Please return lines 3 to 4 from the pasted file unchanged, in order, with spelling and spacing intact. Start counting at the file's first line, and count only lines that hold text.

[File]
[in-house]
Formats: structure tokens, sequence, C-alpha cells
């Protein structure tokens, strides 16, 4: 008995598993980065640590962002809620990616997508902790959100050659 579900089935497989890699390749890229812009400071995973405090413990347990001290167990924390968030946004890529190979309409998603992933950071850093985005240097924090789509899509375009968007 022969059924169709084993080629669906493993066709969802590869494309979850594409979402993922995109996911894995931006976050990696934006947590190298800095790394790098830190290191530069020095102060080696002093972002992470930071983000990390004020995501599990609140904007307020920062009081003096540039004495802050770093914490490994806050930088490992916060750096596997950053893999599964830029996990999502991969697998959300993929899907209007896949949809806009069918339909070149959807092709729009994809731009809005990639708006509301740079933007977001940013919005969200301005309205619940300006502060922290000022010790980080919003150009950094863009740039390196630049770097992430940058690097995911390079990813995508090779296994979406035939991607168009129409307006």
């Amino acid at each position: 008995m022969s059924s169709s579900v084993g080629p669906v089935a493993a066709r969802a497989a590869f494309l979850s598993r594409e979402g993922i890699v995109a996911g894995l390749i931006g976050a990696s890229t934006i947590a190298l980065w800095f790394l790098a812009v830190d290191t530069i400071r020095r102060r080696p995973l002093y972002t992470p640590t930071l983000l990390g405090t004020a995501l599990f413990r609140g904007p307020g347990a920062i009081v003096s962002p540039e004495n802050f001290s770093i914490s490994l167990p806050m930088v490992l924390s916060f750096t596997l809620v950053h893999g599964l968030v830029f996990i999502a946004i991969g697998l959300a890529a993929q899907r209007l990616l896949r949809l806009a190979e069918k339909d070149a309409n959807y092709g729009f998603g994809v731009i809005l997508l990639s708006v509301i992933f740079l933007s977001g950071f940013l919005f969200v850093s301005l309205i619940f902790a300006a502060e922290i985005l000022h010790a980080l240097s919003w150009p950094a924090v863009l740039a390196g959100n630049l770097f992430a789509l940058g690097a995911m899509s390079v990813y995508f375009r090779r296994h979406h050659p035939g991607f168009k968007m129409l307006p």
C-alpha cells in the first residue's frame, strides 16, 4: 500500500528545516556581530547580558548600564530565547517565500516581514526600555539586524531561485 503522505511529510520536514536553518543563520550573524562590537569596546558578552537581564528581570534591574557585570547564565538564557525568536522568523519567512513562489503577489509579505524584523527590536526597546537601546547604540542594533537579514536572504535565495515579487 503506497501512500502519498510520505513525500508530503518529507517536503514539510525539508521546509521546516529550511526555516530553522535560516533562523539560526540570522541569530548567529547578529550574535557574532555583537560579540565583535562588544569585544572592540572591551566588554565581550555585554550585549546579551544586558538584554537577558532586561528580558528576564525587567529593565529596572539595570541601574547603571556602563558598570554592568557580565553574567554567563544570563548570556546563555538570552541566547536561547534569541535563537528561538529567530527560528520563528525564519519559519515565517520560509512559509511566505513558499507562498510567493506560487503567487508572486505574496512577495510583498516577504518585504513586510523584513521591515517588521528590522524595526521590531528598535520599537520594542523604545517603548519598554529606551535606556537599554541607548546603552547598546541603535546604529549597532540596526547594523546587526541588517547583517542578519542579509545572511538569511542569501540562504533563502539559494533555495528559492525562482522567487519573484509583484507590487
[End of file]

């Protein structure tokens, strides 16, 4: 008995598993980065640590962002809620990616997508902790959100050659 579900089935497989890699390749890229812009400071995973405090413990347990001290167990924390968030946004890529190979309409998603992933950071850093985005240097924090789509899509375009968007 022969059924169709084993080629669906493993066709969802590869494309979850594409979402993922995109996911894995931006976050990696934006947590190298800095790394790098830190290191530069020095102060080696002093972002992470930071983000990390004020995501599990609140904007307020920062009081003096540039004495802050770093914490490994806050930088490992916060750096596997950053893999599964830029996990999502991969697998959300993929899907209007896949949809806009069918339909070149959807092709729009994809731009809005990639708006509301740079933007977001940013919005969200301005309205619940300006502060922290000022010790980080919003150009950094863009740039390196630049770097992430940058690097995911390079990813995508090779296994979406035939991607168009129409307006």
């Amino acid at each position: 008995m022969s059924s169709s579900v084993g080629p669906v089935a493993a066709r969802a497989a590869f494309l979850s598993r594409e979402g993922i890699v995109a996911g894995l390749i931006g976050a990696s890229t934006i947590a190298l980065w800095f790394l790098a812009v830190d290191t530069i400071r020095r102060r080696p995973l002093y972002t992470p640590t930071l983000l990390g405090t004020a995501l599990f413990r609140g904007p307020g347990a920062i009081v003096s962002p540039e004495n802050f001290s770093i914490s490994l167990p806050m930088v490992l924390s916060f750096t596997l809620v950053h893999g599964l968030v830029f996990i999502a946004i991969g697998l959300a890529a993929q899907r209007l990616l896949r949809l806009a190979e069918k339909d070149a309409n959807y092709g729009f998603g994809v731009i809005l997508l990639s708006v509301i992933f740079l933007s977001g950071f940013l919005f969200v850093s301005l309205i619940f902790a300006a502060e922290i985005l000022h010790a980080l240097s919003w150009p950094a924090v863009l740039a390196g959100n630049l770097f992430a789509l940058g690097a995911m899509s390079v990813y995508f375009r090779r296994h979406h050659p035939g991607f168009k968007m129409l307006p």